Historic Los Angeles: An Architecture Walk

The Million Dollar Theater, Broadway St. Los Angeles, Ca. @PennySadler 2013

The Million Dollar Theater

On my recent trip to Los Angeles I walked the historic downtown area – a fascinating neighborhood packed with interesting old buildings that tell the history of Los Angeles from 1890’s to the present.

I was surprised to learn that there is a huge theater district built mostly in the 1920s and 30s and it contains the largest concentration of theaters located within on city block in the nation. Take a walk down Broadway St. – from beaux arts to art deco, it’s an architects dream come true.

The whole area was once the center of art and culture in Los Angeles, but was mostly abandoned by the 1990’s. However there is a movement to revitalize the area, and funding has been approved to install a downtown streetcar. There are rumours of big name retailers like Urban Outfitters moving into the area as well. Many of the buildings are already being converted into lofts, however there are still a lot of buildings that look only partially refurbished – it looks like a very long term project.

@PennySadler 2013 Detail of the facade on the Million Dollar Theater

Detail, Million Dollar Theater

A great place to start your walk is at the corner of Broadway and 3rd. On one side is the Million Dollar Theater and the Grand Central Market, and across the street is the famous Bradbury Building. The Bradbury is the oldest commercial building in Los Angeles, and it is working building so you can only visit the first floor. The beautiful French wrought iron, five story atrium, and wood and terra cotta details of the interior, were inspired by a futuristic novel from 1887 called, “Looking Backward,” by Edward Bellamy. Interesting anecdote, parts of the building were used in the science fiction film, Blade Runner.

The Bradbury Building, Los Angeles, @PennySadler 2013

Interior: The Bradbury Building

Adjacent to the Million Dollar Theater is Grand Central Market, the oldest open air market in Los Angeles and it’s still a hopping place. You can find everything from tacos to fresh fruit smoothies here.

Grand Central Market, Broadway, St. Los Angeles CA @PennySadler 2013

Grand Central Market

Walk through Grand Central Market to the other side and across the street you will see the world’s shortest railroad, the Angel’s Flight funicular built in 1901. Ride it to the top for just 50 cents and experience a bit of L.A. history.

Angels Flight @PennySadler 2013

Angels Flight

Go back to Broadway to continue your tour of the amazing theater district.

The Los Angeles Theater, LA. California @PennySadler 2013

The Los Angeles Theater was built in 1931 at a cost of 2,000,000 dollars! The owner went in the hole pretty quickly and Fox took over the theater until the 1980’s. Check out this link for photographs of the interior which is magnificent!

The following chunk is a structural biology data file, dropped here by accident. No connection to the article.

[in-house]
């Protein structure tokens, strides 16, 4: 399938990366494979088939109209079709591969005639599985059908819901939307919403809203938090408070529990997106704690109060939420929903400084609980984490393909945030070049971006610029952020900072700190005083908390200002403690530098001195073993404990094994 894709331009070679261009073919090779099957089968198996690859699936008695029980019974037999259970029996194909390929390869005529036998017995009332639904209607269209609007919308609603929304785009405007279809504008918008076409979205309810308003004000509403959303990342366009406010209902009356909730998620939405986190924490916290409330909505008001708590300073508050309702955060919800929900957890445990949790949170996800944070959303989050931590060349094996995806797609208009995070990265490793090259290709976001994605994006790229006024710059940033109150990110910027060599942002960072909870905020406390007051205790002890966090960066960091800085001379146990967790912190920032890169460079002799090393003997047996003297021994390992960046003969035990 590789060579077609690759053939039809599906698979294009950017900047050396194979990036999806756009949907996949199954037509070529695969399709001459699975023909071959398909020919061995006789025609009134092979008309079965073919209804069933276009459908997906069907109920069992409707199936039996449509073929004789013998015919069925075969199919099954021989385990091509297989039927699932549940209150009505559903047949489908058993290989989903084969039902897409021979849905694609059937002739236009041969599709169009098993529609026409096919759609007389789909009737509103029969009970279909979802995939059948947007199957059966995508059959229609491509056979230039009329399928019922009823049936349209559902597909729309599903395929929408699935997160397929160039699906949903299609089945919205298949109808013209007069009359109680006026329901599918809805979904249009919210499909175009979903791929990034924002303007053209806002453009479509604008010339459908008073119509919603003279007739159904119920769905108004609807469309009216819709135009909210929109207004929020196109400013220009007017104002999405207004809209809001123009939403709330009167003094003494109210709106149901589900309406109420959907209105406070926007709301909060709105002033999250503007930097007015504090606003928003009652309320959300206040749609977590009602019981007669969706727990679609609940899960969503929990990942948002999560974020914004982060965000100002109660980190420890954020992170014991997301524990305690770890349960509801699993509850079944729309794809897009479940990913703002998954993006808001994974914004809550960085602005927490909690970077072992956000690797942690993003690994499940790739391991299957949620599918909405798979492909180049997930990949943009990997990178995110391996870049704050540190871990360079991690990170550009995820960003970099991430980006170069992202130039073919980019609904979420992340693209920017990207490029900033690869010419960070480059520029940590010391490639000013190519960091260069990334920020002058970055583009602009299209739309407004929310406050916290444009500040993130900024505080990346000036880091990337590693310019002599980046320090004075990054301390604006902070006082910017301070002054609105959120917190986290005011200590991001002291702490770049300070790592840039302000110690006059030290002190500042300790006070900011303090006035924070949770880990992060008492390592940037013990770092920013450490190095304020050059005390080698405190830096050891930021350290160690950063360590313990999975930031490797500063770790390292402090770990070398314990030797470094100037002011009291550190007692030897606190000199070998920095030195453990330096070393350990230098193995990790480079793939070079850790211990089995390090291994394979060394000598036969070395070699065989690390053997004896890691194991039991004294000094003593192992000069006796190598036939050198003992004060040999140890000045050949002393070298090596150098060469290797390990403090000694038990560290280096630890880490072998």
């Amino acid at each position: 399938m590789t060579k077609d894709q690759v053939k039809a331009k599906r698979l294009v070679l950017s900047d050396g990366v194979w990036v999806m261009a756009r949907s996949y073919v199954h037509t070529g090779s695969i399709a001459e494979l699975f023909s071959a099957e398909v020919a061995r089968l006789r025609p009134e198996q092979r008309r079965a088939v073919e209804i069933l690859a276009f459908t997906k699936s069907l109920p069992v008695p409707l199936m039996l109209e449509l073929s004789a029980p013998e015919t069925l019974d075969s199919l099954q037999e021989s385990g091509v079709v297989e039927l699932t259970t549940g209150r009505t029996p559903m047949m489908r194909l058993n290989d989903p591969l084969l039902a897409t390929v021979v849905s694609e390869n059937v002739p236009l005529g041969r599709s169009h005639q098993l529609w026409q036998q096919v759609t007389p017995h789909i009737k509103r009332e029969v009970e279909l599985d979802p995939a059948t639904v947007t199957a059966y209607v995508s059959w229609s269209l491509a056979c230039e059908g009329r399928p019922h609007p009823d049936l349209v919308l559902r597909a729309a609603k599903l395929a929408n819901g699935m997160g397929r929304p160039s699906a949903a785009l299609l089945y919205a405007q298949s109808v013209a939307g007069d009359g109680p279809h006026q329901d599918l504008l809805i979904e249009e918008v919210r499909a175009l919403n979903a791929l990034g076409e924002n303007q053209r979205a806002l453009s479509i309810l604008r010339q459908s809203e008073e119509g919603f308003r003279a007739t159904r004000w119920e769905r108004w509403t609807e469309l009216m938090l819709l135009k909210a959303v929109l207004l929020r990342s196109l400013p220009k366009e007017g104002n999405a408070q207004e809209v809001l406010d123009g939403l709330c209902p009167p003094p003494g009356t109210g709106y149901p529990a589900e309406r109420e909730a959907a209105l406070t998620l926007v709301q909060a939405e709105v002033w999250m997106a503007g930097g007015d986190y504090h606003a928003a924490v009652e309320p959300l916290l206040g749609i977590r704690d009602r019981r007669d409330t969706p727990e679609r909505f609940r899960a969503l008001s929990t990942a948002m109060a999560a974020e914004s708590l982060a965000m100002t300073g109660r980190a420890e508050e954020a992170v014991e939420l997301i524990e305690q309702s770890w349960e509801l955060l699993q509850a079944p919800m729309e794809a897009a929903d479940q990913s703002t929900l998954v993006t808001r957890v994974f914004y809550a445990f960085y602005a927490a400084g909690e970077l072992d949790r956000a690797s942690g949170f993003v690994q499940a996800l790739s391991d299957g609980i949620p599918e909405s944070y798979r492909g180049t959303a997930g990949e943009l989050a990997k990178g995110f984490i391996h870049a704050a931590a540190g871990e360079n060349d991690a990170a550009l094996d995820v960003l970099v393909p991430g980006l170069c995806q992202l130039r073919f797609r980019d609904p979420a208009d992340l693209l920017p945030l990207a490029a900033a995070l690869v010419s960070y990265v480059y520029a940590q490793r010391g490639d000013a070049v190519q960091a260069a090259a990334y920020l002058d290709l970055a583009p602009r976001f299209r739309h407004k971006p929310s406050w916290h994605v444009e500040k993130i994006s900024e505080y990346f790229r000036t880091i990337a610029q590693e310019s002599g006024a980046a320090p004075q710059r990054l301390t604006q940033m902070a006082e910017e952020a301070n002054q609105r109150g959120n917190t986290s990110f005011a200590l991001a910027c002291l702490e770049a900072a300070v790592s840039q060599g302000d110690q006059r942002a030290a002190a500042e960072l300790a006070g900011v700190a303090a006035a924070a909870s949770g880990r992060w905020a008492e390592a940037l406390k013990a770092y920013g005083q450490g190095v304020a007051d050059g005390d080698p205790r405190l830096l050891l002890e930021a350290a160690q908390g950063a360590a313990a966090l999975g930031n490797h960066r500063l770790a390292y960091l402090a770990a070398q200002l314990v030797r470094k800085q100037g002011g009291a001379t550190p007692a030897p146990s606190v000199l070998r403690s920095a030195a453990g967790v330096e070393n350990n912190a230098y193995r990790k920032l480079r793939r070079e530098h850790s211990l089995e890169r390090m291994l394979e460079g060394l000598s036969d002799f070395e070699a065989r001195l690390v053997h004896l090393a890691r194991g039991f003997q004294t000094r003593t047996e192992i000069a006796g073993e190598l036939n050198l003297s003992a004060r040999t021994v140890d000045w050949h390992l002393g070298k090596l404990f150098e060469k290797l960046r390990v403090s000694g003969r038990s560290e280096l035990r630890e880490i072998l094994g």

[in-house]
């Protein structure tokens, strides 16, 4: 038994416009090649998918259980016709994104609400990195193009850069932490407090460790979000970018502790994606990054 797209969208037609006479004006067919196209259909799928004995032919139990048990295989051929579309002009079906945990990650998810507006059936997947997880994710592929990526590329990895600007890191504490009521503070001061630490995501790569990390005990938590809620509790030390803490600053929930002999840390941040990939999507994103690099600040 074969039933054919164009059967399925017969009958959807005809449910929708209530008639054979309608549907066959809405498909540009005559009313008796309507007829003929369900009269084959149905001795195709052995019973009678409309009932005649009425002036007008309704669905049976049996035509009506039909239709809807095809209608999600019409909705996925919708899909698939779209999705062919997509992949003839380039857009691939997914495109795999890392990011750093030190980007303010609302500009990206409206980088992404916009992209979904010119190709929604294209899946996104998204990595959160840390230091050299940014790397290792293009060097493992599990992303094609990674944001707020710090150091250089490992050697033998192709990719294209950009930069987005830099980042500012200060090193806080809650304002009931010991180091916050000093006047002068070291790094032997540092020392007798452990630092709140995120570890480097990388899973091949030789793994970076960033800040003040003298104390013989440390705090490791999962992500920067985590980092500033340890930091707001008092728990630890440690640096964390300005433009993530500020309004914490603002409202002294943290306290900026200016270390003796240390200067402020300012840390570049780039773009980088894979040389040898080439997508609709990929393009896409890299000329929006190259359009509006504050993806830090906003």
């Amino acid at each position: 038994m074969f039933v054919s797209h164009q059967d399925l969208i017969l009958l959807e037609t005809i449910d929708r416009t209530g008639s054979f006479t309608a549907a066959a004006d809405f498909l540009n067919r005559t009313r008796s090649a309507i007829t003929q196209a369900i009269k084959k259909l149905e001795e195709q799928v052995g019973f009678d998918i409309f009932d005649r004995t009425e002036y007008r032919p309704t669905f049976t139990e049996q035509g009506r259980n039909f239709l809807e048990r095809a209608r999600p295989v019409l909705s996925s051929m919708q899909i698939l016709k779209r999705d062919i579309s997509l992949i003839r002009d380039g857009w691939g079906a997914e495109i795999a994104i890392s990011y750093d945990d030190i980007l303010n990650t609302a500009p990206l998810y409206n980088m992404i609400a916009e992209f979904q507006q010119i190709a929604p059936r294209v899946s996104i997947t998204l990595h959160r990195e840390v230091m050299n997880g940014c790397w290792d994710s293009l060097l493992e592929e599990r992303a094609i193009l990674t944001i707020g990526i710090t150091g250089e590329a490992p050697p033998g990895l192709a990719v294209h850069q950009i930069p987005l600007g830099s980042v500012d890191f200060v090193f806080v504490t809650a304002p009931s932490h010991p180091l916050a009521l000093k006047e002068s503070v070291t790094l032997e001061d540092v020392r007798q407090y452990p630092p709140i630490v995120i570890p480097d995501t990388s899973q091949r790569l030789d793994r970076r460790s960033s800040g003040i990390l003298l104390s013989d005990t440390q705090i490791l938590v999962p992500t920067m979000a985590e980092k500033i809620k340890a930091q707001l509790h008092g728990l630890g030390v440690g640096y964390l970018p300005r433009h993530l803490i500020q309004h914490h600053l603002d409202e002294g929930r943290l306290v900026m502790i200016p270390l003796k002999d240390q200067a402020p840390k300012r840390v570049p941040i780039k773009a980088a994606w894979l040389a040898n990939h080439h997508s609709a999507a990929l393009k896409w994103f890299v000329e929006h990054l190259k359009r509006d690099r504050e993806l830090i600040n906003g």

The Tower Theater, Los Angeles @PennySadler 2013

The Tower Theater

exterior the Palace Theater, LA. Cal. @PennySadler 2013

The Palace Theater

The Palace Theater was built in 1911 and was one of the first of the Orpheum Vaudeville Theaters.

There are many other buildings of historical significance aside from the theaters. If you can plan in advance (I did not), the Los Angeles Conservancy offers tours of the various neighborhoods and styles of architecture for only $10.00. Some include the interiors which I’d love to see!

The Chester Williams Building @PennySadler 2013

The Chester Williams Building

For more information on theater district visit Bringing Back Broadway

Farmers Merchant National Bank @PennySadler 2013
theater Broadway St. Los Angeles, CA. @PennySadler 2013

All materials ©PennySadler 2013

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21 thoughts on “Historic Los Angeles: An Architecture Walk

    • Hey Tin Man, how are things in SA? I went to one of those old theaters once, near the Riverwalk, can’t remember the name, but it was really beautiful. Take some pics! 🙂

  1. Great set of photos. Just goes to show how important it is for “newer” cities to protect their history. It might not be as old as things in other cities around the world but it’s still fascinating and full of history.

    • Thanks Paul. I’m always amazed at what I find, even in Dallas. It’s great when it’s all concentrated in a small area like this though.
      It’s also very close to Union Station and Olvera St. Lots of history to visit in lA.

  2. Great pictures! I never really thought about doing this kind of tour in LA. I was more focussed on star spotting!

  3. I lived in California for about 4 years but never ventured to such amazing places and historic treasures. Now you inspired me to go back…even for a week of Summer break. Thanks. Awesome post!

  4. I’m really looking forward to the day I make it to Los Angeles. I love to see Art Deco pieces of which I’ve not seen enough to date.

    Especially going to try the Art Deco tour that you pointed out, such a shame you didn’t get to.

    • What a nice comment. Thank you! I want to go back too and visit the interiors. I’d also like to take the tour with the LA Conservancy.

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